The roller-coaster ride that has been Jenna Talackova’s journey to the Miss Universe Canada beauty pageant has had more ups and downs than a blackjack player at one of Donald Trump’s casinos.
The 23-year-old Vancouver-born stunner appears to have all the attributes necessary to take a run at the title. She’s beautiful, blond and articulate, too.
What’s the problem? Well, Jenna was born a boy. She’s a he, or at least she was.
Despite having taken hormone therapy since her early teens and undergoing sex reassignment surgery in 2010, Talackova was dropped from the pageant a couple of weeks ago when it was discovered she was not a “natural-born woman.”
What to do? Well, Talackova did what just about anybody else in her position would do. She lawyered up and held a news conference in Los Angeles where she challenged Trump, who owns the Miss Universe pageant, to cowboy up and clear the way for a transgendered person to enter the contest.
Trump obliged this week on Good Morning America, where he sucked in the free publicity, wished Talackova luck and opened up the possibility for others to take part.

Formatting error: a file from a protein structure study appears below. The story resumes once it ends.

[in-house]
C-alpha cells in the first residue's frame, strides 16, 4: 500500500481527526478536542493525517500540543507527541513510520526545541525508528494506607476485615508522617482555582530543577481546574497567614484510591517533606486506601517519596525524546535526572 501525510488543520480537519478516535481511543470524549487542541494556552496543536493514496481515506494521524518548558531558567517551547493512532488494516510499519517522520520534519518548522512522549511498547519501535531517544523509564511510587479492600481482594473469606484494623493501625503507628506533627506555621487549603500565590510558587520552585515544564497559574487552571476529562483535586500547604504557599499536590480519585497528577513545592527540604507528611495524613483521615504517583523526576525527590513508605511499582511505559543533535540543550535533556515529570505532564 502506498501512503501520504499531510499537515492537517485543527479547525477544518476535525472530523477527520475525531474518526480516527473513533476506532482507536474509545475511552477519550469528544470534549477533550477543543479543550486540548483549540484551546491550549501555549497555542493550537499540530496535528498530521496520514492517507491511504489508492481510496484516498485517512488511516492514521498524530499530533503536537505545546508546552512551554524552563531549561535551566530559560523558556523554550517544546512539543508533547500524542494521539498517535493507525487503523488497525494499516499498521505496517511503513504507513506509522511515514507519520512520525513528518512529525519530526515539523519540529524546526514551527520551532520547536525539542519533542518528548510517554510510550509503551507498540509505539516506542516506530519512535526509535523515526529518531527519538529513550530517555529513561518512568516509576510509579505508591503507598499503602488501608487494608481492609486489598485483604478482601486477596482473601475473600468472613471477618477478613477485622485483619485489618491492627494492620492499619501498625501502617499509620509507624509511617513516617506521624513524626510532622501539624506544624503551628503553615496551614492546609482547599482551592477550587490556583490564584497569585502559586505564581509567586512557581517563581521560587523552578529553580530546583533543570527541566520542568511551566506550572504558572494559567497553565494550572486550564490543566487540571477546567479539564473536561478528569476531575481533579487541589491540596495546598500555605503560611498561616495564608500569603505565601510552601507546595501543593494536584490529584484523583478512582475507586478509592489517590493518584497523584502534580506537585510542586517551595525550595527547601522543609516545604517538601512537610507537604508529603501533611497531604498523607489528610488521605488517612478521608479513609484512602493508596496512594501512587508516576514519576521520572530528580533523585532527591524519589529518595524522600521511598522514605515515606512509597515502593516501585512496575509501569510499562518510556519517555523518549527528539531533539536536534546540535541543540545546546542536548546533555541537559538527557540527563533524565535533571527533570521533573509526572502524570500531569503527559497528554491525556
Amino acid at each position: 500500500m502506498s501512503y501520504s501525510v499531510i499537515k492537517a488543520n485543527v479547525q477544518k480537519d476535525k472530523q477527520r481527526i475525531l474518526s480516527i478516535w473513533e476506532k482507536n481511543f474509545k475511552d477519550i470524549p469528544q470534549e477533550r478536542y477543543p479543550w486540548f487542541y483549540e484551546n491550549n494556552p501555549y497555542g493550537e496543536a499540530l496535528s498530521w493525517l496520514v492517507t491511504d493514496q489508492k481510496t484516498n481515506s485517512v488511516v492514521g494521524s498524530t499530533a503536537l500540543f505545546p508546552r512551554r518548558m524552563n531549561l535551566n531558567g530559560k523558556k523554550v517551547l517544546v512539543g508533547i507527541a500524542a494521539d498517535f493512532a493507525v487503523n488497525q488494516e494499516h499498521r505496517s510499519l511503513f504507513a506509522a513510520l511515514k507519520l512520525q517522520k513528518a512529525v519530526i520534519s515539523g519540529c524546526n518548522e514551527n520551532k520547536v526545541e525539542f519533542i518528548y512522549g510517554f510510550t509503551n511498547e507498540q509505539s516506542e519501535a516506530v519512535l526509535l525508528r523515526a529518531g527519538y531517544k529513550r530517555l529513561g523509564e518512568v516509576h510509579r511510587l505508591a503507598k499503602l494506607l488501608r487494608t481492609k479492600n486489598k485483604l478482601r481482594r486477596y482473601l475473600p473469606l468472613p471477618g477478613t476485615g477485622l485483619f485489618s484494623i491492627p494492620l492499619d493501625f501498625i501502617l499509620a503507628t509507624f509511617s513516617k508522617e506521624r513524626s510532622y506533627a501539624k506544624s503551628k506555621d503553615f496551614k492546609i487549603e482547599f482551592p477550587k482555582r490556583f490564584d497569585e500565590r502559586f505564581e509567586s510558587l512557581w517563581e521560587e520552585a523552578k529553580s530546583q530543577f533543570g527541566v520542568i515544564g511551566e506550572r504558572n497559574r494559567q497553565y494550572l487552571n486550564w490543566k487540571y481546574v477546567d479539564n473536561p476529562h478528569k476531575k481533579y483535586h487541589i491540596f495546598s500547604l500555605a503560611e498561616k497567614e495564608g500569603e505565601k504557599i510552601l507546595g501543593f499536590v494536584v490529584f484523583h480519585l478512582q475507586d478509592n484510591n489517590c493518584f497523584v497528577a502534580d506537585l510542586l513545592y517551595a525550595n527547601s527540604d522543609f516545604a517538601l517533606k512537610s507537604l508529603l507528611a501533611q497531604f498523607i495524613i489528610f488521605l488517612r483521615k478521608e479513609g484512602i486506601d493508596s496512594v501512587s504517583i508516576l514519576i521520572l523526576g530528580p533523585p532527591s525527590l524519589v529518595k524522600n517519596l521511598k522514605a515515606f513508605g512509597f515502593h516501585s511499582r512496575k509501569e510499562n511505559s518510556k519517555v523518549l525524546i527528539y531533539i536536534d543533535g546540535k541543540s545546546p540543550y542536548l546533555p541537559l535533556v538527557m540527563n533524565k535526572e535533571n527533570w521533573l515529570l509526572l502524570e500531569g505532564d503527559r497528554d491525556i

“Probably, we’ll have to open it up from that standpoint,” he said. “Because if it’s in Canada and if it’s in the United States in terms of their laws and if other countries don’t necessarily have those laws . . . it wouldn’t be fair to just take certain countries.”
Trump went on: “The laws are very clear. So, based on that about two days ago, we decided to let her compete and we hope she does well.”
Assuming Talackova can clear the few remaining hurdles that might prevent her from taking part in the Miss Universe Canada contest, there are 64 other finalists she’ll have to get by in order to represent our nation in the Miss Universe Pageant later in the year.
And even if Trump and company are prepared to open their arms to a transgendered beauty queen, the big question remains: Are Canadians ready to have somebody like Talackova represent them at an international pageant?
As much as we might like to think so, probably not.
We Say editorials represent the viewpoint of The Daily News and are written by publisher Tim Shoults, city editor Tracy Gilchrist, or associate news editors Dan Spark and Mark Rogers.